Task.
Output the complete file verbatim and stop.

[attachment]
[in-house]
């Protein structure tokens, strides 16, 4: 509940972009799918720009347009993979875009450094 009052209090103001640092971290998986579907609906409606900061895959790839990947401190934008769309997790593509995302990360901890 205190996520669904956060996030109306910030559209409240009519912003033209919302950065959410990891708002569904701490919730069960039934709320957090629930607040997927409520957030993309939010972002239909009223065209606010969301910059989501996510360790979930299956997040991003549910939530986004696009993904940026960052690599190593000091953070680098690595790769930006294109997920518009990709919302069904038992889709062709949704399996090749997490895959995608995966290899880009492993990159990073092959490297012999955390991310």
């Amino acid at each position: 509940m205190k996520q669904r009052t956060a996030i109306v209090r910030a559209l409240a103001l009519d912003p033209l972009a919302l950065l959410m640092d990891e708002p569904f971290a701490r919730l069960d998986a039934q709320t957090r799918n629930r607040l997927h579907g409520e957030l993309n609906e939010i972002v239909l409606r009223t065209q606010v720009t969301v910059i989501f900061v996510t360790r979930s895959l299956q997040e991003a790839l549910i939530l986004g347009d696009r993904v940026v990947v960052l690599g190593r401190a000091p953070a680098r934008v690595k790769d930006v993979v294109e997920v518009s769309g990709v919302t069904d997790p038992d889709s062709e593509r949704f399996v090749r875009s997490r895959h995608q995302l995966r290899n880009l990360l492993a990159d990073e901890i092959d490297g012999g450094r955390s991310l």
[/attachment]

[in-house]
């Protein structure tokens, strides 16, 4: 509940972009799918720009347009993979875009450094 009052209090103001640092971290998986579907609906409606900061895959790839990947401190934008769309997790593509995302990360901890 205190996520669904956060996030109306910030559209409240009519912003033209919302950065959410990891708002569904701490919730069960039934709320957090629930607040997927409520957030993309939010972002239909009223065209606010969301910059989501996510360790979930299956997040991003549910939530986004696009993904940026960052690599190593000091953070680098690595790769930006294109997920518009990709919302069904038992889709062709949704399996090749997490895959995608995966290899880009492993990159990073092959490297012999955390991310």
């Amino acid at each position: 509940m205190k996520q669904r009052t956060a996030i109306v209090r910030a559209l409240a103001l009519d912003p033209l972009a919302l950065l959410m640092d990891e708002p569904f971290a701490r919730l069960d998986a039934q709320t957090r799918n629930r607040l997927h579907g409520e957030l993309n609906e939010i972002v239909l409606r009223t065209q606010v720009t969301v910059i989501f900061v996510t360790r979930s895959l299956q997040e991003a790839l549910i939530l986004g347009d696009r993904v940026v990947v960052l690599g190593r401190a000091p953070a680098r934008v690595k790769d930006v993979v294109e997920v518009s769309g990709v919302t069904d997790p038992d889709s062709e593509r949704f399996v090749r875009s997490r895959h995608q995302l995966r290899n880009l990360l492993a990159d990073e901890i092959d490297g012999g450094r955390s991310l």